The sound system in each classroom and lab includes the appropriate-sized Extron audio digital signal processor and microphone preamplifier based on the number of sources and microphones. Where necessary, the Extron MDA 3A Stereo Audio Distribution Amplifier is used to provide additional signal routing.
The building includes four room designs, designated as Types A through D. The type identifies a space by size and primary educational activity and dictates AV capabilities. Type A rooms support HDMI, VGA, and composite video sources and digital or analog audio signals, and include limited AV connectivity for portable devices. In addition to shared and portable sources, a local computer is connected directly to the projector through a separate HDMI input for independent in-room presentation. Audio signals are switched to the DMP 44 LC 4x4 Digital Matrix Processor. An MP 101 Microphone Preamplifier is also used in these rooms. This combination allows mixing of the fixed microphone and wireless microphone feeds with possible audio sourced through the room’s MLS 100 A Four Input Stereo Audio Switcher.
Type B rooms support a wider range of digital and analog signal formats, including HDMI, DVI, RGB computer video, HDTV, component, S-video, and composite video. An Extron DVS 605 A five input scaler with audio switching is used to process video for routing to the projector. Bernardini selected this particular scaler because of its seamless switching capability and the ability to present HDCP-encrypted content. FOXBOX HDMI transmitters and receivers provide signal extension of video, audio, and RS-232 over multimode fiber optic cable to these rooms. Audio support is similar to that of a Type A room; however, Type B rooms include multiple fixed and wireless microphones. The Extron DMP 64 6x4 ProDSP™ Digital Matrix Processor simplifies audio mixing, routing, and room optimization.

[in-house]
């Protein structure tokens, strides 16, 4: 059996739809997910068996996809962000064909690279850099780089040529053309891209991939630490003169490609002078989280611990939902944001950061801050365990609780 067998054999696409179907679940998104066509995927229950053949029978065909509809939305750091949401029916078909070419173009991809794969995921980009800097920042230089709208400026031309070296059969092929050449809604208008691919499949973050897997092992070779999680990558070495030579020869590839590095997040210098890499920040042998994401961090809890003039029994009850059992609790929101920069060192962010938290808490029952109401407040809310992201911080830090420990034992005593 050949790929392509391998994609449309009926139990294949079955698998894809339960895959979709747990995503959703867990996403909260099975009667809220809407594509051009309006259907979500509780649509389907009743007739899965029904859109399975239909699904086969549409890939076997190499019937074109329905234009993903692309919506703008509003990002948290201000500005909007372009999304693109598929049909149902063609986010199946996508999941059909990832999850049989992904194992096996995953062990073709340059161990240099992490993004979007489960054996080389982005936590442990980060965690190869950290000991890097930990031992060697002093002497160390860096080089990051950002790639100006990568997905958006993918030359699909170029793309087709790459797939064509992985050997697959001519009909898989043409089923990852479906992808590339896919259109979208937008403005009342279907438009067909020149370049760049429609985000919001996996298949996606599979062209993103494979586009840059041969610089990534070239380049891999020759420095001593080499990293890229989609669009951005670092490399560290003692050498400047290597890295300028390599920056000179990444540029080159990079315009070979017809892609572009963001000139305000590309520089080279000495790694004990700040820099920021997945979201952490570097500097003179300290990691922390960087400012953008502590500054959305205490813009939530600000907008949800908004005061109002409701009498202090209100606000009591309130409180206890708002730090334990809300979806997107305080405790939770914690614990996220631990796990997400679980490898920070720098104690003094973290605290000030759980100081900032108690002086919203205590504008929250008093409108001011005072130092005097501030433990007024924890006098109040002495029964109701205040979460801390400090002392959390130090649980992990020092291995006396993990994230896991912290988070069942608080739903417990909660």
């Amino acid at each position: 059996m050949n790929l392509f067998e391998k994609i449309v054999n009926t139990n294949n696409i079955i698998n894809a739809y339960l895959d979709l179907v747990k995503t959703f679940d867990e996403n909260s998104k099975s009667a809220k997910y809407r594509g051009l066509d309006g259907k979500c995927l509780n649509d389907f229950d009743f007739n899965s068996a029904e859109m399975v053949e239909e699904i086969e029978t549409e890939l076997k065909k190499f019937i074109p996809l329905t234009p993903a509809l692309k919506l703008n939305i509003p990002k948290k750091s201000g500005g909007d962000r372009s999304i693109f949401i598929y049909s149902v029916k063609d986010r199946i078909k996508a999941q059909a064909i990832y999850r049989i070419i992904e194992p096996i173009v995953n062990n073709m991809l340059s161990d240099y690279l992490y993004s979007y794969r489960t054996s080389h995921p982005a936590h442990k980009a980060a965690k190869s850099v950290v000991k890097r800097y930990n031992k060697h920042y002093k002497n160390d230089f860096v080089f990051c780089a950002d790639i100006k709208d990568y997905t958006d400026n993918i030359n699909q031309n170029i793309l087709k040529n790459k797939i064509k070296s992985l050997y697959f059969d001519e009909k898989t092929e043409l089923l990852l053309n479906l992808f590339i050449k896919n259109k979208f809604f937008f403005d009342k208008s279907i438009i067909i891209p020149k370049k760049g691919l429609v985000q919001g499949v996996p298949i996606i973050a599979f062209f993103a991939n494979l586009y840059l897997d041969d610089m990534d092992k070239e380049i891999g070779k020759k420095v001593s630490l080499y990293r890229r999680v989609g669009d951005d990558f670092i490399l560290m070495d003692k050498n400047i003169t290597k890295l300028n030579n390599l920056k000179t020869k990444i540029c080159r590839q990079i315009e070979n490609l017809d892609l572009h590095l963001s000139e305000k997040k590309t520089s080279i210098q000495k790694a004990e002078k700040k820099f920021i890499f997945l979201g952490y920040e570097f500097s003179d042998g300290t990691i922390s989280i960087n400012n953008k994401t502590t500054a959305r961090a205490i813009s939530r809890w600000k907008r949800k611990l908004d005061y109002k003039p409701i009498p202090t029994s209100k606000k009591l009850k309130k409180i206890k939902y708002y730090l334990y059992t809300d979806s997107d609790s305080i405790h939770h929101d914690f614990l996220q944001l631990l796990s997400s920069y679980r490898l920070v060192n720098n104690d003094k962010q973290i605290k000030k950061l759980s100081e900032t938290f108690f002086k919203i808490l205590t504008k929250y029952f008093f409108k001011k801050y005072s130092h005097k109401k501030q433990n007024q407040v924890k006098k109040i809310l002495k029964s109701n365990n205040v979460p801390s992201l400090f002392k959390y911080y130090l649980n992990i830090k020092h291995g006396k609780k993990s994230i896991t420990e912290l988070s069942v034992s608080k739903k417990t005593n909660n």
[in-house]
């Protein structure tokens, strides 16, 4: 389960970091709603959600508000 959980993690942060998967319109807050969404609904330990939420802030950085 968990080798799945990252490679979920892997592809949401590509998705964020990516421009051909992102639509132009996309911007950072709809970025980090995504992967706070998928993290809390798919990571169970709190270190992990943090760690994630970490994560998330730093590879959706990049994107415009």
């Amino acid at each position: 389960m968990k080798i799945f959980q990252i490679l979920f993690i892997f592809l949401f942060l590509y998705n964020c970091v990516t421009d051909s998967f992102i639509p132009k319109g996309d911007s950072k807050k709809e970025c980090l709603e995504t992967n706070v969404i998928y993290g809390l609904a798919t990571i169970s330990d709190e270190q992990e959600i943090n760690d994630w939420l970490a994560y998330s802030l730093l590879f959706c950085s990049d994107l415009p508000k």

Although very similar in design to the Type B room, Type C includes two Samsung SM-ME55B Professional 55" LED flat panel displays mounted approximately half way back in the room for optimal viewing in the larger space. The room’s projector has a native resolution of 1920x1200, and the two panels are locked to 1920x1080. Again, a DVS 605 A is used to convert and scale video signals to the proper resolution for the display devices. Type C also includes a second pair of speakers, ensuring uniform sound pressure across the room.
The auditorium, Type D, is used for conferences, and can also serve for classroom overflow situations. Typically, signals are routed from sources that are rack-mounted in the auditorium’s control room. This equipment includes an Extron DXP 88 HDMI matrix switcher to support additional HDMI devices. It is linked to the RAM for access to sources available over the fiber optic infrastructure and for streaming and recording purposes. The desk on the stage offers similar AV connectivity as with the other spaces and includes two computers connected to Extron scalers through HDMI twisted pair extenders. In addition to the standardized functionality, the auditorium's two DVS 605 AD scalers support 3G-SDI, HD-SDI, and SDI transmission. Display devices include two Christie LHD700 full HD resolution projectors at 7,000 ANSI lumens with two four-meter (13' high) screens and five confidence monitors and touch screens of varying sizes.
To share departmental news and messages from the Dean's office throughout the building, entry ways and natural gathering areas include Samsung 55" flat panel displays. FOXBOX Rx HDMI MM receivers are mounted discreetly behind the 10 displays to deliver content over the fiber optic infrastructure. For enhanced security, the receivers are set to send a notification to RAM operators through the control system if a fiber link is lost.
Installation was completed in slightly less than five months. The university is quite pleased with the AMS, because it provides a unified and easily expandable infrastructure for AV transmission across the university. Above all, presentation control is accessed through one simple and easy-to-manage interface and is enabled both locally and remotely. This design allows optimal usage of AV-enabled rooms in terms of resources and man hours.
The fiber optic AV system and network technologies that comprise the AMS ensure reliable instruction and information sharing within the building and to external destinations now and well into the future. Stefano Bernardini of the University of Trento summarizes, “The AMS project, which was developed and implemented entirely in-house, improves student experience and their achievements while allowing us to provide and control high resolution presentation throughout the building.”